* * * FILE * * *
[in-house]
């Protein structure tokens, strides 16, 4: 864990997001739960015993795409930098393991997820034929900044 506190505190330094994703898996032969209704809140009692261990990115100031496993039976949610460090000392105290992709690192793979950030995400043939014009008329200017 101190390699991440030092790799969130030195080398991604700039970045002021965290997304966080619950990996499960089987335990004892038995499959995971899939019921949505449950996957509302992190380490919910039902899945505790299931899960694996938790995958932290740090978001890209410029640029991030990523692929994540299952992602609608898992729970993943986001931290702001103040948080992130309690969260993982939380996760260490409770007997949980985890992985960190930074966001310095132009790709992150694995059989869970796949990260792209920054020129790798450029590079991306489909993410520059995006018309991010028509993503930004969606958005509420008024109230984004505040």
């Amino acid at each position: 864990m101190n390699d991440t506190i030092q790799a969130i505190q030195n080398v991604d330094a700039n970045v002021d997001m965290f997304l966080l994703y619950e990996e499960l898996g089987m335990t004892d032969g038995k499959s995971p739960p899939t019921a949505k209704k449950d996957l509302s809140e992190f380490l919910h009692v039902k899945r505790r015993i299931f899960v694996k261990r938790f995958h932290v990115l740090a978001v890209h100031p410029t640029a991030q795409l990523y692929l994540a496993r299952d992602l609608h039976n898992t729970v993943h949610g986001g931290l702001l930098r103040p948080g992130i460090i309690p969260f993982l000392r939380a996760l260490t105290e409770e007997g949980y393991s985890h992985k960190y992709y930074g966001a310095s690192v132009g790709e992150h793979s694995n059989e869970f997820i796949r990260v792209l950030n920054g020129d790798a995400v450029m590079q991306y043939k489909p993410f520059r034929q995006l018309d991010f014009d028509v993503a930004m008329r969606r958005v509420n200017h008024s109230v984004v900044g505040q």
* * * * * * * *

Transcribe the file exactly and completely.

[in-house]
């Protein structure tokens, strides 16, 4: 864990997001739960015993795409930098393991997820034929900044 506190505190330094994703898996032969209704809140009692261990990115100031496993039976949610460090000392105290992709690192793979950030995400043939014009008329200017 101190390699991440030092790799969130030195080398991604700039970045002021965290997304966080619950990996499960089987335990004892038995499959995971899939019921949505449950996957509302992190380490919910039902899945505790299931899960694996938790995958932290740090978001890209410029640029991030990523692929994540299952992602609608898992729970993943986001931290702001103040948080992130309690969260993982939380996760260490409770007997949980985890992985960190930074966001310095132009790709992150694995059989869970796949990260792209920054020129790798450029590079991306489909993410520059995006018309991010028509993503930004969606958005509420008024109230984004505040």
């Amino acid at each position: 864990m101190n390699d991440t506190i030092q790799a969130i505190q030195n080398v991604d330094a700039n970045v002021d997001m965290f997304l966080l994703y619950e990996e499960l898996g089987m335990t004892d032969g038995k499959s995971p739960p899939t019921a949505k209704k449950d996957l509302s809140e992190f380490l919910h009692v039902k899945r505790r015993i299931f899960v694996k261990r938790f995958h932290v990115l740090a978001v890209h100031p410029t640029a991030q795409l990523y692929l994540a496993r299952d992602l609608h039976n898992t729970v993943h949610g986001g931290l702001l930098r103040p948080g992130i460090i309690p969260f993982l000392r939380a996760l260490t105290e409770e007997g949980y393991s985890h992985k960190y992709y930074g966001a310095s690192v132009g790709e992150h793979s694995n059989e869970f997820i796949r990260v792209l950030n920054g020129d790798a995400v450029m590079q991306y043939k489909p993410f520059r034929q995006l018309d991010f014009d028509v993503a930004m008329r969606r958005v509420n200017h008024s109230v984004v900044g505040q």